FORT MCCOY, Wis. (July 18, 2019) – During Patriot North disaster training operations at Fort McCoy Army Installation, the Security Forces teams invited Salvation Army canteen volunteers to play a role in their exercises over multiple days. While serving water and snacks, the canteens were surrounded by unruly participants simulating angry mobs of residents. The Security Forces practiced subduing the threat, and protecting the canteen volunteers from encroaching actors who were attempting to rush the canteen and take their supplies.
The partnership and trust being built between The Salvation Army and military Security Forces was a highlight for The Salvation Army McCoy Operations Chief Bill Grier, who said the training value of being involved in military exercises is priceless.
“The more involved they ask us to be in injects, the better off [The Salvation Army] will be in disaster response,” said Grier.
As someone who has been involved in disaster response for over 20 years, with 27 major deployments under his belt, Grier remarked that disasters “only work well when you have well-built, well-established partnerships” developed before a disaster hits. He continued, “So working together with the military, law enforcement, and the like is key” at disaster training exercises like Patriot North.
The Salvation Army volunteers found it valuable training experience, as well.
Canteen SATERN (ham radio) operator David Byrne reflected: “Often in Emergency Management we find ourselves waiting for something to happen, which happened to me yesterday waiting for the exercise to begin. So, I got lax in my situational awareness. Then when the exercise players surrounded our van, the surprise, and our reaction to it, was real.”
Agitated, aggressive, emotional crowds, like the ones simulated in the training exercise are not uncommon in disasters. Canteen volunteers Phillip and Christine Powers commented, “When we were deployed to California for the wildfires, we definitely saw people who were angry because of their situation.” “It can make you feel helpless,” they continued. So, learning how to respond to the crowds, and how to stay safe when the situation escalates, is important learning for them.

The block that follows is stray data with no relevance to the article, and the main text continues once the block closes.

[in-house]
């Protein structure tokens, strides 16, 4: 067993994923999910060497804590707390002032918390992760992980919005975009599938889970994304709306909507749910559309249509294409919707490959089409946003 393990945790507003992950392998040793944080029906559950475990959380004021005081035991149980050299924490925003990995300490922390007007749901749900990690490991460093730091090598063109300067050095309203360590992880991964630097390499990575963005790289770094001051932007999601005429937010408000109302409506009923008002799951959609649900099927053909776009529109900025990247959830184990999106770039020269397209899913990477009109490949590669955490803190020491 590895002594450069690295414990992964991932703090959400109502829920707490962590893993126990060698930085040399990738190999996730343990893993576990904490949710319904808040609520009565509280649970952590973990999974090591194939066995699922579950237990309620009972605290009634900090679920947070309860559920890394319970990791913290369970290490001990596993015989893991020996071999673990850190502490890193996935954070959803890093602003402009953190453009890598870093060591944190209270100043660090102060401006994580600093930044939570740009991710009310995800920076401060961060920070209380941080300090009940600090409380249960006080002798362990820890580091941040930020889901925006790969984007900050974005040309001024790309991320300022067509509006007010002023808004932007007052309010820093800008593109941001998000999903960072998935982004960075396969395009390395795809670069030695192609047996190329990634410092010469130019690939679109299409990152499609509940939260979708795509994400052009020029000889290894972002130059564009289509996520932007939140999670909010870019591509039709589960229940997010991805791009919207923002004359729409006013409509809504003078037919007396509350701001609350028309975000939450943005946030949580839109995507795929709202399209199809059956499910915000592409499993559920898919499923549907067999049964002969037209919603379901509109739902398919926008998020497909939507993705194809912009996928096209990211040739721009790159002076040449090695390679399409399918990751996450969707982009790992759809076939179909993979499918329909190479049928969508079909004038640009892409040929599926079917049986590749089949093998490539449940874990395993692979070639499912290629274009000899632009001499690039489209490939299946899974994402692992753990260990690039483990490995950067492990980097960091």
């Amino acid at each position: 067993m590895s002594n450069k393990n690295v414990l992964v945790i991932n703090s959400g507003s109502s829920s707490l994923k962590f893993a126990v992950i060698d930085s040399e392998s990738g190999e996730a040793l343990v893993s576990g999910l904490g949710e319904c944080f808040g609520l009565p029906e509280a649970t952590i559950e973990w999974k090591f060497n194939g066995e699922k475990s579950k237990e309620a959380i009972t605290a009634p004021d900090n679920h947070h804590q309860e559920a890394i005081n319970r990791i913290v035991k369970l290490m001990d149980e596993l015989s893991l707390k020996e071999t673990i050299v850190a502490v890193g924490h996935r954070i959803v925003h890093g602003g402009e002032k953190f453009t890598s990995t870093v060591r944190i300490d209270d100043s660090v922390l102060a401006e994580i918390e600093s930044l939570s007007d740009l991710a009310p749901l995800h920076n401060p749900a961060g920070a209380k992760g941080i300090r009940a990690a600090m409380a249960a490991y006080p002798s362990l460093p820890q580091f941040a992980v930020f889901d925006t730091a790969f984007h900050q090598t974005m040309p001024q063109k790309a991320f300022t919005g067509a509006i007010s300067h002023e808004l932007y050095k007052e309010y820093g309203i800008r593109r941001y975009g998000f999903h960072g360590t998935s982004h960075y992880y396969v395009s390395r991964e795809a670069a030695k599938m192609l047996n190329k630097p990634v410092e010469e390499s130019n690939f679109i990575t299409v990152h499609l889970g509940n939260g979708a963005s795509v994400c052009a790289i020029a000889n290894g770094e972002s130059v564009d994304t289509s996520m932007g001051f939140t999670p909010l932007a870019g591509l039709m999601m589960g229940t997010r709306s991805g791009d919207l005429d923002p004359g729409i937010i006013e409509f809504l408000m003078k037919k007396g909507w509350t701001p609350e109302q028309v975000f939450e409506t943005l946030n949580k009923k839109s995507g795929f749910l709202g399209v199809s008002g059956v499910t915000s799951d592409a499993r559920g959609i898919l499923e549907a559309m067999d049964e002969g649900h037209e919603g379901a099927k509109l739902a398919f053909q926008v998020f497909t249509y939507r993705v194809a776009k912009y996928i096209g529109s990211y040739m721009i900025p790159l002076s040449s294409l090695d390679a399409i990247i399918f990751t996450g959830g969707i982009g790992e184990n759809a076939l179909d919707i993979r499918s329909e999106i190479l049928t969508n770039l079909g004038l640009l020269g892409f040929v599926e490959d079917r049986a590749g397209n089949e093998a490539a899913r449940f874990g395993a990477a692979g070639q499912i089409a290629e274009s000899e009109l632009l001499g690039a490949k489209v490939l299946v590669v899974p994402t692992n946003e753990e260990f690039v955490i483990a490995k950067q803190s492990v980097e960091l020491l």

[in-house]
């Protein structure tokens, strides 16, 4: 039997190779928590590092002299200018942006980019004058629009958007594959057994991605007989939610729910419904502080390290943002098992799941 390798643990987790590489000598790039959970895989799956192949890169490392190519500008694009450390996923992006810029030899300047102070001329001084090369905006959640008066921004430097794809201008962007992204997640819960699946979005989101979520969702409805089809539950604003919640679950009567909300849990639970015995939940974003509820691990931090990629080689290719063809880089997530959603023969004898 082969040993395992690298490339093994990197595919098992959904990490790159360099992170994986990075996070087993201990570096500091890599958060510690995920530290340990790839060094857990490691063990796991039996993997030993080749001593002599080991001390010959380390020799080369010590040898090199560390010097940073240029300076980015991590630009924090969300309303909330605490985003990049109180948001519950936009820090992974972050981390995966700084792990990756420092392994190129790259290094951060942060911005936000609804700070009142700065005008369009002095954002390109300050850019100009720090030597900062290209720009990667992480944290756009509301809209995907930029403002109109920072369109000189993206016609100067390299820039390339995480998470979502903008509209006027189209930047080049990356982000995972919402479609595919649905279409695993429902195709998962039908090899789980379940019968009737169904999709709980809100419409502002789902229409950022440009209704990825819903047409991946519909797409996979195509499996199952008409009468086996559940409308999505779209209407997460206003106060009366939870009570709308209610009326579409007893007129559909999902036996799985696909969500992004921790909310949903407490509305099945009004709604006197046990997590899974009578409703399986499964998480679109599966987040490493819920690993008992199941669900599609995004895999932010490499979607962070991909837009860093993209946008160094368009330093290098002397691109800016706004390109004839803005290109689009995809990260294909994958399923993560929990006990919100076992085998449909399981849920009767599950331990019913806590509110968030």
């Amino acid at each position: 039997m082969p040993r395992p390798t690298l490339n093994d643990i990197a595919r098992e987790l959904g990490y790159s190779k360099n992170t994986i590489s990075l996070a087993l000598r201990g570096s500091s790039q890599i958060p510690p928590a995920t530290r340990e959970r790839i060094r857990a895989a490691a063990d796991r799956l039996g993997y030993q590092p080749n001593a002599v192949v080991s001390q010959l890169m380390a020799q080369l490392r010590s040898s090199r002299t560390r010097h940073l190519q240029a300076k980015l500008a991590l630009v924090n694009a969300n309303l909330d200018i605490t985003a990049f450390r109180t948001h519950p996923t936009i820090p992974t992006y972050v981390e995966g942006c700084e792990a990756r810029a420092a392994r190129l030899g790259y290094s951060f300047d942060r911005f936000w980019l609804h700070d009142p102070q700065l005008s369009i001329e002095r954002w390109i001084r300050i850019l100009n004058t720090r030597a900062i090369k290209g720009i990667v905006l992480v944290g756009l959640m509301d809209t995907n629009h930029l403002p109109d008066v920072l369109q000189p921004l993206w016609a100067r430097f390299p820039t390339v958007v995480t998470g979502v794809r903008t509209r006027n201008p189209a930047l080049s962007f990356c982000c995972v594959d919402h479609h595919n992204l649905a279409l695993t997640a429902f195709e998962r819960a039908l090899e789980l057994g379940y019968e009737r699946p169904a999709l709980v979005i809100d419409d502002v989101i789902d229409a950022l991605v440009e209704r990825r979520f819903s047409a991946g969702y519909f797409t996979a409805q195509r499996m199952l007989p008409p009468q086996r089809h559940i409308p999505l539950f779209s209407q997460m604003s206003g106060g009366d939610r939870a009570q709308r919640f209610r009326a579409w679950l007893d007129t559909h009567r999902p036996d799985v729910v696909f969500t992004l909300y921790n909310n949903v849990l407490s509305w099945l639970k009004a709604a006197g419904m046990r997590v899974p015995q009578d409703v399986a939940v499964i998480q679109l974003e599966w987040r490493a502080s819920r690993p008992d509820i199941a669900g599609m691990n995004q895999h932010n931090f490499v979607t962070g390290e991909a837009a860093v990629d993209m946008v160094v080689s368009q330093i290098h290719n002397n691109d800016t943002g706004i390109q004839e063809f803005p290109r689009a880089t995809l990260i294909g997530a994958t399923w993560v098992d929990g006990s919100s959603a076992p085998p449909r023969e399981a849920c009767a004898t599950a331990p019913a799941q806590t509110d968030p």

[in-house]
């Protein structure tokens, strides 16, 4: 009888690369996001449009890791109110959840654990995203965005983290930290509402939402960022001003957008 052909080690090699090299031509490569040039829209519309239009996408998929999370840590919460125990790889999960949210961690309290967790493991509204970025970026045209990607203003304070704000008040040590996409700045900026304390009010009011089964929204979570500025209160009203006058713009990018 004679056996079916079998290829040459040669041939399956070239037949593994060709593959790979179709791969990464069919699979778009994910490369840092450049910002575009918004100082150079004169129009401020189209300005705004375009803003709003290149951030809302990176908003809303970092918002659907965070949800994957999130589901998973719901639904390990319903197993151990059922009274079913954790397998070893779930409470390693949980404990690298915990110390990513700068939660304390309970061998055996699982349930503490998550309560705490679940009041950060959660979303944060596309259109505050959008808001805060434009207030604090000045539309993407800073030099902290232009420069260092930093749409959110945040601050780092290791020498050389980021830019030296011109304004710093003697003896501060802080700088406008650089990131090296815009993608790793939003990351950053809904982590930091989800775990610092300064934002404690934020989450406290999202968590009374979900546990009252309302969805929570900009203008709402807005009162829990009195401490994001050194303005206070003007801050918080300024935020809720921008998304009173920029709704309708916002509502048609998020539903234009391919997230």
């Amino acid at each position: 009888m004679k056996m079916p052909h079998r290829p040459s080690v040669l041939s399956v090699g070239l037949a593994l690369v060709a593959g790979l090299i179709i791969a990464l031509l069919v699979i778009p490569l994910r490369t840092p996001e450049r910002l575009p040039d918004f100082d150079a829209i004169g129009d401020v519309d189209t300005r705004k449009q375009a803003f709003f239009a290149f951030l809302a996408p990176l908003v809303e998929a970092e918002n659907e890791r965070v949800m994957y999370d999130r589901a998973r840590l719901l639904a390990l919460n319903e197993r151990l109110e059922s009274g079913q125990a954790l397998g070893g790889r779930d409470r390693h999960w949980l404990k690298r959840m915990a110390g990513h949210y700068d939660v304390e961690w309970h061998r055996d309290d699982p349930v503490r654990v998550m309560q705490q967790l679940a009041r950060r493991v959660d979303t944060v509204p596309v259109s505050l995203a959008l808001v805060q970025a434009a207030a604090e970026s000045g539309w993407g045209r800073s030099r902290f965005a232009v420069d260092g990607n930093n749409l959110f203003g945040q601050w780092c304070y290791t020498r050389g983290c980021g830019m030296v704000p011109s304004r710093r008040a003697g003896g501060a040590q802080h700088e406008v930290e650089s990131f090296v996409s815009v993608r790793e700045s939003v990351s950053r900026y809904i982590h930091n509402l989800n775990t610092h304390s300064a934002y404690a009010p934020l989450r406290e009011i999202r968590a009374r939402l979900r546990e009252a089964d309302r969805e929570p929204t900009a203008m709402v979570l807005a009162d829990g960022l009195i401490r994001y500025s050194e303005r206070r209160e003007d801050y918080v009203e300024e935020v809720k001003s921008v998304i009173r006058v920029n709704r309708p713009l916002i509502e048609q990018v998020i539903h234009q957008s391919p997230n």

The Salvation Army deployed 25 of their 75 volunteers to Fort McCoy throughout the Patriot North disaster training exercise. In addition to partnering in the training exercises, The Salvation Army also delivered over 250 meals and dozens of cases of water each day to the military personnel at Fort McCoy.
To learn more about how you can become a Salvation Army EDS volunteer, attend EDS training, or to donate to The Salvation Army, visit CentralUSASalvationArmy.org.
Kansas-Western Missouri EDS Volunteers Phillip and Christine Powers hone their skills at the Patriot North training exercise
FORT MCCOY, Wis. (July 17, 2019) – When disaster strikes, The Salvation Army relies on volunteers like Phillip and Christine Powers to help execute their operations and serve those in need.
The Powers are two of 75 Salvation Army Central Territory volunteers participating in this year’s Patriot North exercise.
The Patriot North is a Domestic Operation disaster training exercise, hosted by the Army and Air National Guards. At Patriot, governmental and civilian agencies come together with the purpose of increasing the understanding of coordination, policies, and procedures required in conducting a Joint Inter-Agency domestic disaster response.
Phillip and Christine, of Richmond, MO, are staff members for The Salvation Army in Kansas-Western Missouri Division in Ray and Clay Counties, respectively. They’ve been Emergency Disaster Services volunteers for two years and have done five local and national disaster deployments.
When asked why they chose to participate in this year’s Patriot exercise, Christine said: “We want to do anything we can to add to our tool belt, to help us be the best team players we can be. The goal is to be able to be utilized in any position where there is the greatest need.” This exercise provides valuable training opportunities for them to sharpen a variety of skills.
The Salvation Army Incident Commander Captain John Gantner agrees. “The key to our success [in disasters] is our volunteers, and we offer a really robust training for them,” he said.
Already this week the Powers have learned how to set up an emergency shelter, and were used in a training exercise with the military Security Forces, where they were caught in a simulated riot as they were distributing water and snacks to exercise participants. It’s not uncommon for volunteers to encounter disaster survivors who are emotionally charged: upset, angry, distraught, stressed. And even in a training environment, the Powers say they are moved to want to act, to help those in need.
They fully stand behind the mission of The Salvation Army. “We help without discrimination; our mission is to help everyone,” says Phillip Powers.
If you would like to learn more about how you can become a Salvation Army volunteer, like the Powers, visit CentralUSASalvationArmy.org.